The collection has great aesthetic significance; they are beautiful examples of an ancient and highly specialised form of maritime art. Figureheads date back to Phoenician times and were created to protect vessels and their crew. They became a symbol of the ship and were invested with superstitions. They were modelled after generic figures, saints, or relatives of the owner or captain.
This figurehead collection is of state and national significance. Most of the figureheads are from 19th century sailing ships that carried cargo and passengers between Adelaide and the United Kingdom. They were crucial in provisioning and sustaining the early colony of South Australia and have direct relevance to the Bond Store where they are displayed.
Many of the figureheads were retrieved from shipwrecks and relate to significant historical events. South Australia’s rugged coastline is littered with shipwrecks, and the figureheads help tell this story of maritime disaster. One of the most famous disasters was the sinking of the Star of Greece off the coast of Port Willunga in July 1888. Wrecked less than 200 metres from the shore, a series of mishaps and lack of preparedness meant that 17 passengers perished in front of onlookers. The Star of Greece figurehead is part of the Museum’s collection and has been used to help tell this story.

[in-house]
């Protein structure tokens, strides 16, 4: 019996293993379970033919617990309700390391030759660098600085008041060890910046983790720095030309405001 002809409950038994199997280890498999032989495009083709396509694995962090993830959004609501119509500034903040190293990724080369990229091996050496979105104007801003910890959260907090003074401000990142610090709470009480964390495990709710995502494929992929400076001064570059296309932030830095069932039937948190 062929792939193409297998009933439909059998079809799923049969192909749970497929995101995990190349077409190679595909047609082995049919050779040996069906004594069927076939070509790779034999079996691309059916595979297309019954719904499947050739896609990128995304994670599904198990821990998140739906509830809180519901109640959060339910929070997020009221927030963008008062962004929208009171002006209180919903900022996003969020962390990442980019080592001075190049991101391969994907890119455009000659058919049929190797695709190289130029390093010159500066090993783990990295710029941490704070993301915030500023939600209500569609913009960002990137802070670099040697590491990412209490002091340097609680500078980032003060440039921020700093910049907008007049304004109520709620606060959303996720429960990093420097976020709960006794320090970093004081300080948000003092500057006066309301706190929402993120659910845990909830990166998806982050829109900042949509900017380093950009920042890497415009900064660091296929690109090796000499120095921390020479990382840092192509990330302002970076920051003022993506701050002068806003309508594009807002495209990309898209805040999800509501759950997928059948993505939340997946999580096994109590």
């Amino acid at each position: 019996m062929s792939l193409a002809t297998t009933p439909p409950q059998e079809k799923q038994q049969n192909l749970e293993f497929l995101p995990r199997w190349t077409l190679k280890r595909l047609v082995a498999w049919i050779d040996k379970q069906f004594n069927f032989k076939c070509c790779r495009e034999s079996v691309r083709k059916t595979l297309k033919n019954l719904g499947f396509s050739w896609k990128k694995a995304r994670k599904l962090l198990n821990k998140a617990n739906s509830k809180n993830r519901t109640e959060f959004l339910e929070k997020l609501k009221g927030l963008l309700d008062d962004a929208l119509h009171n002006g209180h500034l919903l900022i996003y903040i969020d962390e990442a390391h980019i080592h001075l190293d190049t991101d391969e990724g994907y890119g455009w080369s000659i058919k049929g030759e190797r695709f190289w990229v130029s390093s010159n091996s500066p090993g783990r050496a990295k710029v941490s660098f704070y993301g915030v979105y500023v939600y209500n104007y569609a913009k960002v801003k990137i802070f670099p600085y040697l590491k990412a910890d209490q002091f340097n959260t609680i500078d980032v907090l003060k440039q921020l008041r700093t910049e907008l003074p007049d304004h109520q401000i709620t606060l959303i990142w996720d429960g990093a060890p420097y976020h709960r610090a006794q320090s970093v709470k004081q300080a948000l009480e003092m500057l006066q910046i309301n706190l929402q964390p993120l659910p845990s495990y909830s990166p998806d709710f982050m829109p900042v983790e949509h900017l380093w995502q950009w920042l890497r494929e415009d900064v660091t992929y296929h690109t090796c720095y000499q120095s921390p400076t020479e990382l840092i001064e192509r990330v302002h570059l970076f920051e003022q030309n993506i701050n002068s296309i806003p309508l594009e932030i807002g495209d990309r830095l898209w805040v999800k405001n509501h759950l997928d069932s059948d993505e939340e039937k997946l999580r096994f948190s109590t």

This collection is significant in terms of the history of the Port Adelaide Institute and the Port Adelaide Nautical Museum established in the 1870s. The Nautical Museum acquired handicrafts and mementos from sailors who docked in the Port as well as other artefacts relating to South Australia’s maritime history. Honorary Curator Vernon Smith actively searched for these figureheads, locating them in private homes, yards and sheds. He documented this search and because of this, the figureheads are well provenanced with a recorded chain of ownership.